The Fresh Loaf

News & Information for Amateur Bakers and Artisan Bread Enthusiasts

Pretzel help

Atropine's picture
Atropine

Pretzel help

I posted a question on the preztle recipe thread, but thought this was more appropriate place.

 I have tried to make pretzels but the problem I have is that when I put the dough into the boiling water, it instantly started to turn into noodle--soggy and messy.

 Then when I tried to bake them (thinking "Well, these are the instructions, that must be what it is supposed to do") it was exactly as successful as baking a giant soggy noddle might be--namely UNsuccessful.

 

Is y'all's dough just REALLY stiff?  Air dried slightly so that there is a skin?  How do you get it to hold up to the boiling water?  Even the quickest dip resulted in the outside misshaping and "noodling".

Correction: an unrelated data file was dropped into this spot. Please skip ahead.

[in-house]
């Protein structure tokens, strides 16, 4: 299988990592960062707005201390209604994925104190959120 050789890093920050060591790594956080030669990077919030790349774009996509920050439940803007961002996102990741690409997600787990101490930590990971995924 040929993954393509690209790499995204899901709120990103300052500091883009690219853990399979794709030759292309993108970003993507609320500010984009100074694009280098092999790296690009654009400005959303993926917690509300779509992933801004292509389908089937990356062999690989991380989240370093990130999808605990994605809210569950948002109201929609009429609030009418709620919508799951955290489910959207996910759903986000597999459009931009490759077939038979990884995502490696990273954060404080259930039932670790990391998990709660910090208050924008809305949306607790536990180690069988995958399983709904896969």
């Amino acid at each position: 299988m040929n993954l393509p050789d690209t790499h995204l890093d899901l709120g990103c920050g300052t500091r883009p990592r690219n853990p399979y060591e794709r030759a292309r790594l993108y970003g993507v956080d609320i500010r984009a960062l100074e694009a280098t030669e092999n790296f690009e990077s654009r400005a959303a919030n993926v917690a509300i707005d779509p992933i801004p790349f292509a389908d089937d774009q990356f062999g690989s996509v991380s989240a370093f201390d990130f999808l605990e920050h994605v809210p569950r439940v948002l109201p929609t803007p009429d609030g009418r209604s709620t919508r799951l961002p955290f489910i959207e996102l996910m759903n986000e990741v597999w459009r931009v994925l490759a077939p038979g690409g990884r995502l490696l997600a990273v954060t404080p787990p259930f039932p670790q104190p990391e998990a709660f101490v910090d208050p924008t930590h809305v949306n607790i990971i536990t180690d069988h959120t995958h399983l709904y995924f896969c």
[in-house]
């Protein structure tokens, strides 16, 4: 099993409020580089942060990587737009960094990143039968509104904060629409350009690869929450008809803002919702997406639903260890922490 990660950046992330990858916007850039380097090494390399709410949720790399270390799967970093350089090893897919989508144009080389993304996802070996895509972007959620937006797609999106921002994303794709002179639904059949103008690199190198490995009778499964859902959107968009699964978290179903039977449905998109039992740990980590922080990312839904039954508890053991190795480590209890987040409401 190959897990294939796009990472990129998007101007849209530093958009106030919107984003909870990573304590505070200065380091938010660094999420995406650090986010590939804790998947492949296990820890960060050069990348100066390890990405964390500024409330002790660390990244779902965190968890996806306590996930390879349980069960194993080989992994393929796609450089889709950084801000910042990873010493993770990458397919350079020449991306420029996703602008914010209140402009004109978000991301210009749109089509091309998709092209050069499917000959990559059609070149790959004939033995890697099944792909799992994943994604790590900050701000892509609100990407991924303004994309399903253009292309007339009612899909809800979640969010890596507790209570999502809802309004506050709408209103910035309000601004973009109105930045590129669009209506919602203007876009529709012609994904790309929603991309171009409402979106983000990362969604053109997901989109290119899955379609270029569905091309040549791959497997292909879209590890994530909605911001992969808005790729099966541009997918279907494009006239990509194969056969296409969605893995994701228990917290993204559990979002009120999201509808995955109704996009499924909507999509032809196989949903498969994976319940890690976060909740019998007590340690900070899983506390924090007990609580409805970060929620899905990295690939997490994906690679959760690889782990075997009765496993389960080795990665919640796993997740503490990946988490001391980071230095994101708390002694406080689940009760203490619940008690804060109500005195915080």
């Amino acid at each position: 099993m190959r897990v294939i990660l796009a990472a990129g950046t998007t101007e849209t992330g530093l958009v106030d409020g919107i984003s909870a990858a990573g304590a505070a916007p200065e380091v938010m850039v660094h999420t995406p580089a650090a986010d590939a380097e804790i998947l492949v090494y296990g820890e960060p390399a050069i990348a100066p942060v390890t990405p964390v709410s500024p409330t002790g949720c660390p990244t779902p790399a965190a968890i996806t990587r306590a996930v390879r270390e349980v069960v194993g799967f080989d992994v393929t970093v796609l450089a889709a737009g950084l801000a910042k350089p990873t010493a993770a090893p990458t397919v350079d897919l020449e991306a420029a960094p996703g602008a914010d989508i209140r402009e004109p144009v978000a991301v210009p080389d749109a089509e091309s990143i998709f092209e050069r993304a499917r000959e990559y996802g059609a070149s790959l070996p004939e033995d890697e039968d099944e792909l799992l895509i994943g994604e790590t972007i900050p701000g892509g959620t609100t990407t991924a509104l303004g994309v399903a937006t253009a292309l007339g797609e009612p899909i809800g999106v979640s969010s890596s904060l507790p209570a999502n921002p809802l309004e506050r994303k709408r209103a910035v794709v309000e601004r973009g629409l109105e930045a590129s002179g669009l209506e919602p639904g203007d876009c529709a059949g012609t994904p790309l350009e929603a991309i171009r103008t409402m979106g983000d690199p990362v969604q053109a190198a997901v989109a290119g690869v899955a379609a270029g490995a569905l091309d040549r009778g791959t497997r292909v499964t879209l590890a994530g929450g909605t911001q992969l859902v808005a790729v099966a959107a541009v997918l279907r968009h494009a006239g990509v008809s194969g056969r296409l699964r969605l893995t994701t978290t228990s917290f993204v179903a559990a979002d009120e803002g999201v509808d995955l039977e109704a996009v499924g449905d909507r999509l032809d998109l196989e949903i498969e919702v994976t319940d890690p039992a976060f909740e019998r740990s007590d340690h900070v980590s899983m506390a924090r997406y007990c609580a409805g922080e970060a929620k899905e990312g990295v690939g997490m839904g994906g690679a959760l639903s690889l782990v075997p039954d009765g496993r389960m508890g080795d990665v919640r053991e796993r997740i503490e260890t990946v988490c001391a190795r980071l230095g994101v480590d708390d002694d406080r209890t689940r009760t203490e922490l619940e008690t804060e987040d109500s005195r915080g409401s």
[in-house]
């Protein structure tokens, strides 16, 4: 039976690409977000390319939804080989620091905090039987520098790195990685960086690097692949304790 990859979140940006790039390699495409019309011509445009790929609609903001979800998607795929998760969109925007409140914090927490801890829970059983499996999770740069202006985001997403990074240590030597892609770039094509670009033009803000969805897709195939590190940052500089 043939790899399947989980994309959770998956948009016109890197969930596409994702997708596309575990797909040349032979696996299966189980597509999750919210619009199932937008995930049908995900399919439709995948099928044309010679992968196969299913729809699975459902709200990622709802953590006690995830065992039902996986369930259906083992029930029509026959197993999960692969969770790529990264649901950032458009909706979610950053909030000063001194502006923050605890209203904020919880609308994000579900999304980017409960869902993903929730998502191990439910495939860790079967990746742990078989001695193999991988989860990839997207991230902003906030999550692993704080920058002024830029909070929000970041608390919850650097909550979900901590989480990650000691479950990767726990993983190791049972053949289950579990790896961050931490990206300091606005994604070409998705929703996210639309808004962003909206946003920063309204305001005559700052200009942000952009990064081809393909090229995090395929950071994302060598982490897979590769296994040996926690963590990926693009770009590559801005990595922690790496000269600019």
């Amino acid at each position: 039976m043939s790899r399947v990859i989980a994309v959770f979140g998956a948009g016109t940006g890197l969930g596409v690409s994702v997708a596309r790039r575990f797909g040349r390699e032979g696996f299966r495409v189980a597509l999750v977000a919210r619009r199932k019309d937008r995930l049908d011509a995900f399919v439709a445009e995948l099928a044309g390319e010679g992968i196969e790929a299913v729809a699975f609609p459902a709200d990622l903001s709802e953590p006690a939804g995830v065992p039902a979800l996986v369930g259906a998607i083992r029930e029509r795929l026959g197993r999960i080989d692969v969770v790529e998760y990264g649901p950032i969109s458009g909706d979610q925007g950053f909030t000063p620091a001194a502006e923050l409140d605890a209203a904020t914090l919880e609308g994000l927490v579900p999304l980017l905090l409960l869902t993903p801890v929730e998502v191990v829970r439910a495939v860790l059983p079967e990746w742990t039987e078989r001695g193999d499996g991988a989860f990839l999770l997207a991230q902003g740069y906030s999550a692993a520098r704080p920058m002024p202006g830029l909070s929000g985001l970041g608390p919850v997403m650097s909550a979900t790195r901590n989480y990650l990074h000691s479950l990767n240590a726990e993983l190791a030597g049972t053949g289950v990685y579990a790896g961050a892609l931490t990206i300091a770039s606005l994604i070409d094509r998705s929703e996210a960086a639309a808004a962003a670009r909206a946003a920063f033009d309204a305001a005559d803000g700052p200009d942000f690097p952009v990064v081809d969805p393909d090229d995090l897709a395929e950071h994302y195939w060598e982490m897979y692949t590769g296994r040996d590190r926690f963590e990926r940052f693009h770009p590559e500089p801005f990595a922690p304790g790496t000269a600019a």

I love hot pretzels...got the butter and the salt...now I need the bread!  Thanks for your help! :-)

staff of life's picture
staff of life

Atropine--

I've never made pretzels, but here are a couple thoughts:

I know bagels are pretzels' kin, and in order to keep bagels from falling apart in the boiling water (and also for the right texture), you have to use high-gluten flour.  Maybe your flour is too low in gluten?  I don't think even regular high-protein bread flour would work, it has to be labeled high-gluten flour.

Also, are you letting it rise before dunking it in the water?  That also would make it more fragile, and is not recommended (at least in the recipes that I've seen) for bagels.

 Good Luck and let me try one when you're done!

 SOL

alconnell's picture
alconnell

I make these pretzels all the time:

http://www.cs.uml.edu/~dm/brezla/

Yes the dough is really stiff, and yes, it is lye that is used.  Some folks report good results using baking soda instead of lye, but I never found them to taste the same.  I just dip them for about 30 sec. in the solution, then bake.  It is not boiling.  Also, this dough is not proofed much, nor kneaded much.